[...] In October, Farritor, a college student and SpaceX intern, successfully read the first text hidden within one of the rolled-up scrolls using a machine-learning model. The achievement snagged him $40,000. Nader, an Egyptian bio-robotics student in Berlin, received a smaller $10,000 First Ink prize for essentially being the second person to decipher letters in a scroll. Schilliger, a Swiss robotics student at ETH Zurich, won three Segmentation Tooling prizes, which enabled 3D mapping of the papyrus.

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  • (Score: 4, Funny) by driverless on Saturday February 24, @12:06PM (3 children)

    by driverless (4770) on Saturday February 24, @12:06PM (#1346058)

    ... if that fails, different AI will hallucinate the contents for us. Get ready for the steamy tales of Agrippina the Younger seducing Napoleon Bonaparte in exchange for the crown of the Two Sicilies.

    • (Score: 4, Funny) by janrinok on Saturday February 24, @12:53PM

      by janrinok (52) Subscriber Badge on Saturday February 24, @12:53PM (#1346061) Journal

      I would like to participate in your reading group. Do you have a website?

    • (Score: 2) by Thexalon on Saturday February 24, @05:54PM

      by Thexalon (636) on Saturday February 24, @05:54PM (#1346096)

      That's not half as raunchy as the stuff we actually have from ancient Rome. Turns out that scrawlings on bathroom walls [] haven't changed much in 2000 years.

      The only thing that stops a bad guy with a compiler is a good guy with a compiler.
    • (Score: 2) by captain normal on Saturday February 24, @06:58PM

      by captain normal (2205) on Saturday February 24, @06:58PM (#1346101)

      That is quite the fantasy as they lived over 1,750 years apart.

      When life isn't going right, go left.
  • (Score: 3, Insightful) by SomeGuy on Saturday February 24, @02:38PM (3 children)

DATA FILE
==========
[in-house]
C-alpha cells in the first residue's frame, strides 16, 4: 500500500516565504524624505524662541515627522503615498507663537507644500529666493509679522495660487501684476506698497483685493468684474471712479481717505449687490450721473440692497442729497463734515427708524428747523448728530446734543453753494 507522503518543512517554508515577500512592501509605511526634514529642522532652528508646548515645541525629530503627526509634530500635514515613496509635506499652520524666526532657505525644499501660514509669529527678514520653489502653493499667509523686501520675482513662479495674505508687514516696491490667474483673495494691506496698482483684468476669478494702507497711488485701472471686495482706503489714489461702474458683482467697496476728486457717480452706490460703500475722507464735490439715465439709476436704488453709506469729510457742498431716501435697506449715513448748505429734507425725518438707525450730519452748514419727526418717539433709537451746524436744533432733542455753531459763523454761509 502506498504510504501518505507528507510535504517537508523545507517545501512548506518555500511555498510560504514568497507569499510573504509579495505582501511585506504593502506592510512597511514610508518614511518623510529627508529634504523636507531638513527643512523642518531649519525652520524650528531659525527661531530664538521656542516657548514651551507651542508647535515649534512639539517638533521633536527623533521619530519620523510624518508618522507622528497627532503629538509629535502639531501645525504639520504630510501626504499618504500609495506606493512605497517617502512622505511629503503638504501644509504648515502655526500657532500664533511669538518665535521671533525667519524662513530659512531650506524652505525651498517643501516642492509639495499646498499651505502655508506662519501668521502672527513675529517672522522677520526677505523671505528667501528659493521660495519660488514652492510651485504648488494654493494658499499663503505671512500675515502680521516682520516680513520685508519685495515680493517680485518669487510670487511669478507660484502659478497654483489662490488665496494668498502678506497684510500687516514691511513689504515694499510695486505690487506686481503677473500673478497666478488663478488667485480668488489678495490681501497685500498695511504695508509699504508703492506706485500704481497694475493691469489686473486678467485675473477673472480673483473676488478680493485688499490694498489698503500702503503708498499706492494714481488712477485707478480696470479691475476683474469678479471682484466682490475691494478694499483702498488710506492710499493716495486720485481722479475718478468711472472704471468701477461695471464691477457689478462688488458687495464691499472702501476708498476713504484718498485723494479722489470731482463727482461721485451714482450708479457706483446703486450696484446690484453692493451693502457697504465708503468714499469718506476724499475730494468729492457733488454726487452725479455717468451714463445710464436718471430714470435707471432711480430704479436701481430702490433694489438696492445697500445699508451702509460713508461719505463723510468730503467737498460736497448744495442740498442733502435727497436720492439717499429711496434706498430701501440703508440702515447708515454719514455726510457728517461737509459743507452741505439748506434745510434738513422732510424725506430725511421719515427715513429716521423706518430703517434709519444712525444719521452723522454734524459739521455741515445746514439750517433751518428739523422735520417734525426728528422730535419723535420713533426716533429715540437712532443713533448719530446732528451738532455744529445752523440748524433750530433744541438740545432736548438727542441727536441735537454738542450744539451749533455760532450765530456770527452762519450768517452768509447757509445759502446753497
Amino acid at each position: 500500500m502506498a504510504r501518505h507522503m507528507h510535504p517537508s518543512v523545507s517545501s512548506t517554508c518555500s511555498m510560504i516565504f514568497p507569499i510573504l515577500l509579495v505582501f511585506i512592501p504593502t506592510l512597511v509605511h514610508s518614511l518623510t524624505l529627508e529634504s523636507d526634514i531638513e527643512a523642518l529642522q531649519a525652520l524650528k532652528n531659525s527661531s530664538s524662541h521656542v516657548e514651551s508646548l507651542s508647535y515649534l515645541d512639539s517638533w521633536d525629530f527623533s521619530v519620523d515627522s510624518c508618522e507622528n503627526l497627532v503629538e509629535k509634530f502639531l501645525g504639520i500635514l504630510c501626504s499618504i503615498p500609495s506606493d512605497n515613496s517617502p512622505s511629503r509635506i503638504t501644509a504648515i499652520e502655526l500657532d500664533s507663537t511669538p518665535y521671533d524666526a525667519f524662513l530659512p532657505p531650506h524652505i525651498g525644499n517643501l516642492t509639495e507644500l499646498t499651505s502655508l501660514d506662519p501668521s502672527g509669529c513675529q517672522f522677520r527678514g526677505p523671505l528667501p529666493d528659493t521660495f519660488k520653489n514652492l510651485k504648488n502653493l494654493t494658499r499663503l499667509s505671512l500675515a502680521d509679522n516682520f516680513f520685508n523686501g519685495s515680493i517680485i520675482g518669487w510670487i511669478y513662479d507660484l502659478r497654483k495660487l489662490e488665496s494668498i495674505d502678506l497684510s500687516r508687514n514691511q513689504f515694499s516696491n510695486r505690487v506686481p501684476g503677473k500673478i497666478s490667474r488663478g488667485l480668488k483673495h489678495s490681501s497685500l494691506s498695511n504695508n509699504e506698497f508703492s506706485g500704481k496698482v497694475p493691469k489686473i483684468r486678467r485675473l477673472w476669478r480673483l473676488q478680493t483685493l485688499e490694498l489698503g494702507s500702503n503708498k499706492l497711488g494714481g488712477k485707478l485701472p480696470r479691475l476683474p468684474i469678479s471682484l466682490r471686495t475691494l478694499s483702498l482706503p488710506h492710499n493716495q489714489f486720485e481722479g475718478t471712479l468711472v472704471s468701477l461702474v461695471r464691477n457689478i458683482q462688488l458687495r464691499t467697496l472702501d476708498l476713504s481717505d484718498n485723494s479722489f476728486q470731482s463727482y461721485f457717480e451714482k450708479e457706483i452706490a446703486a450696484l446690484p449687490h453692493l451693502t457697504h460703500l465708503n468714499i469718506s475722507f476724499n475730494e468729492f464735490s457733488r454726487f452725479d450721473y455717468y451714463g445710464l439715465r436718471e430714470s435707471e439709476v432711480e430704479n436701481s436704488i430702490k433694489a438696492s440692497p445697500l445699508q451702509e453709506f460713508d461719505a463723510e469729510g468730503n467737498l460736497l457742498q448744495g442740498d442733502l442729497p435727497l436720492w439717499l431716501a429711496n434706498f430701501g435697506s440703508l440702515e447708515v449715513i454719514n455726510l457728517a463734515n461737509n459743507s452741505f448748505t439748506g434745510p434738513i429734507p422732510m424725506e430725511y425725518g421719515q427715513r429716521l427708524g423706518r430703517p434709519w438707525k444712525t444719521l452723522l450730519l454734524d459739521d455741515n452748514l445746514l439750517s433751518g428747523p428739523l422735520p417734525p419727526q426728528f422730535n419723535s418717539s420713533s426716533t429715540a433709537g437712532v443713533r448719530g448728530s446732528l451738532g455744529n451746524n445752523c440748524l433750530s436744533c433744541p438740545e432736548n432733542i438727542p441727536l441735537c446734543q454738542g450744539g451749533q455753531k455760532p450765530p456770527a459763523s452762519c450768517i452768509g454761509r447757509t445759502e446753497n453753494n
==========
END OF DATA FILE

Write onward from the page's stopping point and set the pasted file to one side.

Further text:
by SomeGuy (5632) on Saturday February 24, @02:38PM (#1346077)

    Never mind all the work that PEOPLE went to, recovering and imaging these things. It is all about the magical AI.

    Let's just get rid of people and throw AI at everything since it can do it all.

    • (Score: 2) by mcgrew on Sunday February 25, @06:33PM

      by mcgrew (701) <> on Sunday February 25, @06:33PM (#1346215) Homepage Journal

      Guess where AI came from?

    • (Score: 2) by corey on Monday February 26, @11:11AM (1 child)

      by corey (2202) on Monday February 26, @11:11AM (#1346292)

      Yeah. One AI story after the next. These researchers get coverage and news sites get clicks by using the buzzword. What’s actually interesting is the contents of the scrolls.

      • (Score: 2) by Freeman on Monday February 26, @02:54PM

        by Freeman (732) on Monday February 26, @02:54PM (#1346314) Journal

        What's actually interesting is the process they used to read the scrolls. In all likelihood most of the scrolls won't say much of use or interest.

        Joshua 1:9 "Be strong and of a good courage; be not afraid, neither be thou dismayed: for the Lord thy God is with thee"